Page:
Mall of the Mainland woos homegrown restaurants


The current owners of the Mall of the Mainland are working to convince Galveston-area eateries to expand into a 28,000-square-foot space at the Texas City shopping center.

Owners Jerome Karam and Chris Malooly, who closed on the mall at 10000 Emmett F. Lowry Expressway in February 2015, have since renovated much of the quarter-century-old property and attracted new tenants, large and small.

On Wednesday, the mall owners, with Texas City-La Marque Chamber of Commerce and city officials on hand, hosted a presentation and tour at the center that lured several restaurateurs who had expressed interest in the concept.

Among them were Mike Bouvier of Hey Mikey’s; Keith Lilley of Dickinson Bar-B-Que and Steakhouse; Mike Dean with Yagas Café & Bar; and Benno Deltz of Benno’s Enterprises.

A similar event is planned for Monday morning.

To date, none of the restaurant owners who have shown interest in the concept have signed on.

The restaurant project was the brain child of funeral director Jay Carnes, who sits on the Texas City-La Marque Chamber of Commerce.

“I threw this pitch out: We’d really like to bring some nice restaurants here,” Carnes said. “We really don’t have many restaurants here in Texas City other than chains, so I pitched the idea to Jerome, saying, ‘Wouldn’t it be nice if we could make a restaurant row at the mall?’”

Karam embraced the idea, as did Texas City and chamber of commerce officials.

 

“We’re excited about the possibilities,” chamber President Jenny Senter said Thursday at the initial presentation. “The Mall of the Mainland is the gateway to Texas City. This would be a great addition.”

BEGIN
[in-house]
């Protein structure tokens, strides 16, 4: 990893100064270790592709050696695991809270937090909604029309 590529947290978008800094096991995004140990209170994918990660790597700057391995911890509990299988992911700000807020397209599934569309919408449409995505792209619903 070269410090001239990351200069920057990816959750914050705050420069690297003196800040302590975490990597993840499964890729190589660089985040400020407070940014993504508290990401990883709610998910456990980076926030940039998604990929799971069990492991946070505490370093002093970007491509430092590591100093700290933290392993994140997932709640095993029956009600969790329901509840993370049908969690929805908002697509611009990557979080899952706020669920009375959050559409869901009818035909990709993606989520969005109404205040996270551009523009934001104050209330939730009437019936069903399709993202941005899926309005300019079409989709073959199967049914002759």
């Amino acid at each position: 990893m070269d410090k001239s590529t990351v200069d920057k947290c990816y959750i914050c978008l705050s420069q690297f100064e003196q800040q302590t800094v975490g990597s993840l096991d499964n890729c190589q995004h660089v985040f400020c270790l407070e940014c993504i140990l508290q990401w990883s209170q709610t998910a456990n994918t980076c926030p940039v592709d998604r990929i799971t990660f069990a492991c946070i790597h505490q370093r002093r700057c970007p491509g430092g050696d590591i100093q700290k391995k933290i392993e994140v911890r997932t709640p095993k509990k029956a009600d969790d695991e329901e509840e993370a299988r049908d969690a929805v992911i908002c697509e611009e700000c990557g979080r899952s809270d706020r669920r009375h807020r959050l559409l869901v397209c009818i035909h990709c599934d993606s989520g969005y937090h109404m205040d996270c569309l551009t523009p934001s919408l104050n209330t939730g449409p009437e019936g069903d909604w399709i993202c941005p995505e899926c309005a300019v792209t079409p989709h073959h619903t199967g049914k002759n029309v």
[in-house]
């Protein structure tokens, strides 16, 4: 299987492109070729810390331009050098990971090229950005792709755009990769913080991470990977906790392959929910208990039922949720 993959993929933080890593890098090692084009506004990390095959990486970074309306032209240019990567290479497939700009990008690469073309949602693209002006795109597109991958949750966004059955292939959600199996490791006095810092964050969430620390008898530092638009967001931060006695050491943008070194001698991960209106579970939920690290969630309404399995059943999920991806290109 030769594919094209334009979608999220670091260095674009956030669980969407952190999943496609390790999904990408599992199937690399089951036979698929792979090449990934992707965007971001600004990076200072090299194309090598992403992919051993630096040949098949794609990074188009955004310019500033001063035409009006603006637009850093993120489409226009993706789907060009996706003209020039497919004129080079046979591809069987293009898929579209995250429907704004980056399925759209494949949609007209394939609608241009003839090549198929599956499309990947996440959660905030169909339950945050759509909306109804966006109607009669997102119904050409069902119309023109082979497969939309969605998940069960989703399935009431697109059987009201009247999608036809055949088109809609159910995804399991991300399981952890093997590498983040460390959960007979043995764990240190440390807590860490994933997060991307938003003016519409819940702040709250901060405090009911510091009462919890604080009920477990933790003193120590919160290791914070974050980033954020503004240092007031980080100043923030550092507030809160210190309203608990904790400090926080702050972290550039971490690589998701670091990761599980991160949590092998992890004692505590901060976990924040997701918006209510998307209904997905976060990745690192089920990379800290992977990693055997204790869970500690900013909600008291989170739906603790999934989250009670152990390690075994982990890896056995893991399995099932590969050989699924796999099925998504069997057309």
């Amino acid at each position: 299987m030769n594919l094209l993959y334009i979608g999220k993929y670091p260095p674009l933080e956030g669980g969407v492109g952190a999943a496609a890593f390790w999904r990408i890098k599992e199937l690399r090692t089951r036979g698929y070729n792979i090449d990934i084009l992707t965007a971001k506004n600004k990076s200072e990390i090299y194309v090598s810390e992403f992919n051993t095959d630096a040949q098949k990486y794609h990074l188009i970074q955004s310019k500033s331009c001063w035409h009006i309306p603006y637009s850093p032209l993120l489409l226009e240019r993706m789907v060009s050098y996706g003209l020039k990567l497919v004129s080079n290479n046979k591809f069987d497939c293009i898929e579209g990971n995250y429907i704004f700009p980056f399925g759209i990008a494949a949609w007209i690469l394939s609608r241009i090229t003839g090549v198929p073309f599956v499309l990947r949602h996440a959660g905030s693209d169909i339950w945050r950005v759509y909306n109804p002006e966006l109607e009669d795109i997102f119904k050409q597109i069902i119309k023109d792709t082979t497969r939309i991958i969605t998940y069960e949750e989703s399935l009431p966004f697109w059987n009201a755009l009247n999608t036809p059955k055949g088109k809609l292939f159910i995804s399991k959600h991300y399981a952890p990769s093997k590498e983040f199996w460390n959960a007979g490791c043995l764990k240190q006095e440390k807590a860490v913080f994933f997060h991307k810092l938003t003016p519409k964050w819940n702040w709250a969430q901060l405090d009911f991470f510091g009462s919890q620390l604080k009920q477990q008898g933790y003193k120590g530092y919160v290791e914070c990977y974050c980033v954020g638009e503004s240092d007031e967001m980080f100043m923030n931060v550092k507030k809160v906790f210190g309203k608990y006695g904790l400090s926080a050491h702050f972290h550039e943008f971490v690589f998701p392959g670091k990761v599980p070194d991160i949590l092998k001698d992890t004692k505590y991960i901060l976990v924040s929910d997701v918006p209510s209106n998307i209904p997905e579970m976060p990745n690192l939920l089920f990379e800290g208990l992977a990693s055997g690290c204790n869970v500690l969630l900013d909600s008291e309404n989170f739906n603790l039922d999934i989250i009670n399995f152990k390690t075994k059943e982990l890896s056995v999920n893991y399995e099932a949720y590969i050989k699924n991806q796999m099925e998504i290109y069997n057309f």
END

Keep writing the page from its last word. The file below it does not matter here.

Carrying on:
The two-story interior mall boasts 451,000 square feet, not including several adjacent buildings that formerly housed J.C. Penney and Macy’s stores.

Karam and Malooly also own those structures.

The mall itself is now about 65 percent occupied, Karam said. That success bodes well, he said: “We’re well financed, and we’re not going to fail.”

Malooly, who is Karam’s wife’s first cousin, is an El Paso-based developer and has financed both the mall acquisition and its interior and exterior remodels.

“All told, this is probably going to end up being a $50 million project,” Malooly said. “That includes acquisition costs and tenant improvements.”

David Watson, the founder of Galveston-based David Watson Architects & Associates, is overseeing the renovations, including the space intended for the restaurant cluster.

“We have started the interior structure, and we’re about to begin exterior framing next week,” Watson said. “And we’re going to help with the build out of the restaurants. We’re looking for five or six in all.”

Karam said the ongoing presence of a Cinemark 12 theater complex inside the mall will allow him to provide below-market rents to any restaurant owners who sign on.

“Cinemark paid us market rate, and because they pay us market rates, we’re able to give everyone else below-market rates,” he said.

Remodeling of shared space within the proposed restaurant cluster is progressing.

“The first phase should be finished in the next 60 days,” Watson said.

 

 

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